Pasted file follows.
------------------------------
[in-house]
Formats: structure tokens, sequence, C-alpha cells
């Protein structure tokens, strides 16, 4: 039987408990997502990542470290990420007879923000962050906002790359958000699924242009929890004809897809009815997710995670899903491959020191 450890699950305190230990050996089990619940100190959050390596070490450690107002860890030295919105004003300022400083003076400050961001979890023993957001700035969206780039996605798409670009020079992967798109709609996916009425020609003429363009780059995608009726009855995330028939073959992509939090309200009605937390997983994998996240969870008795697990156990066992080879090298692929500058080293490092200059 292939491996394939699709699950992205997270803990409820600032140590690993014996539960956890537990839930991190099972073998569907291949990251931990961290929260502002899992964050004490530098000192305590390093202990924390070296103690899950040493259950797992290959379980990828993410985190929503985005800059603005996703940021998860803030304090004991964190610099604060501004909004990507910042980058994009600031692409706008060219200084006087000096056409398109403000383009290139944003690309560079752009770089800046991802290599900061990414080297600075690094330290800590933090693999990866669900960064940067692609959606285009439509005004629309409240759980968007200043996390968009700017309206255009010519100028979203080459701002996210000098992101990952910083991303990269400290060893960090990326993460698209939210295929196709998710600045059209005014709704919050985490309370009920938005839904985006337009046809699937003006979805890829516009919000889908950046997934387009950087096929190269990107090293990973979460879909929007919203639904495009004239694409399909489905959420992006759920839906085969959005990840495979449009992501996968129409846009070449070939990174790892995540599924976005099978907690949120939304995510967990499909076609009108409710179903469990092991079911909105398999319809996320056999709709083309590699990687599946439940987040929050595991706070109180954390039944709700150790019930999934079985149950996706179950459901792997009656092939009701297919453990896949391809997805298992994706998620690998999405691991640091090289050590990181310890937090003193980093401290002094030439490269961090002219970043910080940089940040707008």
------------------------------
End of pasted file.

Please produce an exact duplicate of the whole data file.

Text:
[in-house]
Formats: structure tokens, sequence, C-alpha cells
């Protein structure tokens, strides 16, 4: 039987408990997502990542470290990420007879923000962050906002790359958000699924242009929890004809897809009815997710995670899903491959020191 450890699950305190230990050996089990619940100190959050390596070490450690107002860890030295919105004003300022400083003076400050961001979890023993957001700035969206780039996605798409670009020079992967798109709609996916009425020609003429363009780059995608009726009855995330028939073959992509939090309200009605937390997983994998996240969870008795697990156990066992080879090298692929500058080293490092200059 292939491996394939699709699950992205997270803990409820600032140590690993014996539960956890537990839930991190099972073998569907291949990251931990961290929260502002899992964050004490530098000192305590390093202990924390070296103690899950040493259950797992290959379980990828993410985190929503985005800059603005996703940021998860803030304090004991964190610099604060501004909004990507910042980058994009600031692409706008060219200084006087000096056409398109403000383009290139944003690309560079752009770089800046991802290599900061990414080297600075690094330290800590933090693999990866669900960064940067692609959606285009439509005004629309409240759980968007200043996390968009700017309206255009010519100028979203080459701002996210000098992101990952910083991303990269400290060893960090990326993460698209939210295929196709998710600045059209005014709704919050985490309370009920938005839904985006337009046809699937003006979805890829516009919000889908950046997934387009950087096929190269990107090293990973979460879909929007919203639904495009004239694409399909489905959420992006759920839906085969959005990840495979449009992501996968129409846009070449070939990174790892995540599924976005099978907690949120939304995510967990499909076609009108409710179903469990092991079911909105398999319809996320056999709709083309590699990687599946439940987040929050595991706070109180954390039944709700150790019930999934079985149950996706179950459901792997009656092939009701297919453990896949391809997805298992994706998620690998999405691991640091090289050590990181310890937090003193980093401290002094030439490269961090002219970043910080940089940040707008």